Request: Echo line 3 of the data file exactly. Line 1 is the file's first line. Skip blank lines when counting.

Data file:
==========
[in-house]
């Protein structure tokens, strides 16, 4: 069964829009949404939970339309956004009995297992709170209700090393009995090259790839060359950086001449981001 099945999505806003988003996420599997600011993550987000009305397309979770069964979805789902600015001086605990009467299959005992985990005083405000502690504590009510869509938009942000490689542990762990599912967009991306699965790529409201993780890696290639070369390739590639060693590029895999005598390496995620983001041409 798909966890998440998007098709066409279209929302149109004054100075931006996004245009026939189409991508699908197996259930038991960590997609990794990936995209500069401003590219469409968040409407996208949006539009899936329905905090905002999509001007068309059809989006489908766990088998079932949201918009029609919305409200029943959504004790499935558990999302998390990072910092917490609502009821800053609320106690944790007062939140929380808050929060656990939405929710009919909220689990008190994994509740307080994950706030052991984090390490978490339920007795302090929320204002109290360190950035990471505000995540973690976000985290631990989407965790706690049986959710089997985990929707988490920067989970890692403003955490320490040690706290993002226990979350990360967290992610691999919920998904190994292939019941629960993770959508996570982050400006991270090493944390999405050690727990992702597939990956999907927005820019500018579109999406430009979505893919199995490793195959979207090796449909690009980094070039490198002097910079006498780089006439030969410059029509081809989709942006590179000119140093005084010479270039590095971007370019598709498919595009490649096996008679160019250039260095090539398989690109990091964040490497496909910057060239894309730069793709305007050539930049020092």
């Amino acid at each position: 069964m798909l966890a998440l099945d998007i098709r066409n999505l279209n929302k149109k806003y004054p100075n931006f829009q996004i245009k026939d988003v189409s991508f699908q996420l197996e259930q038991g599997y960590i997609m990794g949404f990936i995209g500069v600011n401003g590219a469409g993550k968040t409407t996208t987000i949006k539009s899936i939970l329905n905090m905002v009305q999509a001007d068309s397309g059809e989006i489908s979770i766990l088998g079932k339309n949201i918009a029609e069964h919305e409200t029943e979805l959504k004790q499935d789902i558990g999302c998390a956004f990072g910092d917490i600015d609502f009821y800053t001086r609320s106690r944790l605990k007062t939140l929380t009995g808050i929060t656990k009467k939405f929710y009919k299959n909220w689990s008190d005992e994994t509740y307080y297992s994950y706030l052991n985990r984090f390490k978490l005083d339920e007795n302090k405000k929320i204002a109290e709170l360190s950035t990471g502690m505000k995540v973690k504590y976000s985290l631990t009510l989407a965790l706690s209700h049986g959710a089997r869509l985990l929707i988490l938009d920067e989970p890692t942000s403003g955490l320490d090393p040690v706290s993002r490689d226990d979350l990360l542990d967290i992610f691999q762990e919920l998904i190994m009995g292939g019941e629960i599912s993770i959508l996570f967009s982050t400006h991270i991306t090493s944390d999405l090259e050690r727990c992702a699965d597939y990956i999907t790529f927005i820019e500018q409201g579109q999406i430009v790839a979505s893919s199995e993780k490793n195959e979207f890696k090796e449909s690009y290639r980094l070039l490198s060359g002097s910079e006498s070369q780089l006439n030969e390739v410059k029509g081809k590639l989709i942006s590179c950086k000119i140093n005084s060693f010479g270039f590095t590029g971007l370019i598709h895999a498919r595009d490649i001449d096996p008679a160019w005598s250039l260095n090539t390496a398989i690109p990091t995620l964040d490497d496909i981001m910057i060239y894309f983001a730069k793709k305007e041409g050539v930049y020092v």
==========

């Amino acid at each position: 069964m798909l966890a998440l099945d998007i098709r066409n999505l279209n929302k149109k806003y004054p100075n931006f829009q996004i245009k026939d988003v189409s991508f699908q996420l197996e259930q038991g599997y960590i997609m990794g949404f990936i995209g500069v600011n401003g590219a469409g993550k968040t409407t996208t987000i949006k539009s899936i939970l329905n905090m905002v009305q999509a001007d068309s397309g059809e989006i489908s979770i766990l088998g079932k339309n949201i918009a029609e069964h919305e409200t029943e979805l959504k004790q499935d789902i558990g999302c998390a956004f990072g910092d917490i600015d609502f009821y800053t001086r609320s106690r944790l605990k007062t939140l929380t009995g808050i929060t656990k009467k939405f929710y009919k299959n909220w689990s008190d005992e994994t509740y307080y297992s994950y706030l052991n985990r984090f390490k978490l005083d339920e007795n302090k405000k929320i204002a109290e709170l360190s950035t990471g502690m505000k995540v973690k504590y976000s985290l631990t009510l989407a965790l706690s209700h049986g959710a089997r869509l985990l929707i988490l938009d920067e989970p890692t942000s403003g955490l320490d090393p040690v706290s993002r490689d226990d979350l990360l542990d967290i992610f691999q762990e919920l998904i190994m009995g292939g019941e629960i599912s993770i959508l996570f967009s982050t400006h991270i991306t090493s944390d999405l090259e050690r727990c992702a699965d597939y990956i999907t790529f927005i820019e500018q409201g579109q999406i430009v790839a979505s893919s199995e993780k490793n195959e979207f890696k090796e449909s690009y290639r980094l070039l490198s060359g002097s910079e006498s070369q780089l006439n030969e390739v410059k029509g081809k590639l989709i942006s590179c950086k000119i140093n005084s060693f010479g270039f590095t590029g971007l370019i598709h895999a498919r595009d490649i001449d096996p008679a160019w005598s250039l260095n090539t390496a398989i690109p990091t995620l964040d490497d496909i981001m910057i060239y894309f983001a730069k793709k305007e041409g050539v930049y020092v």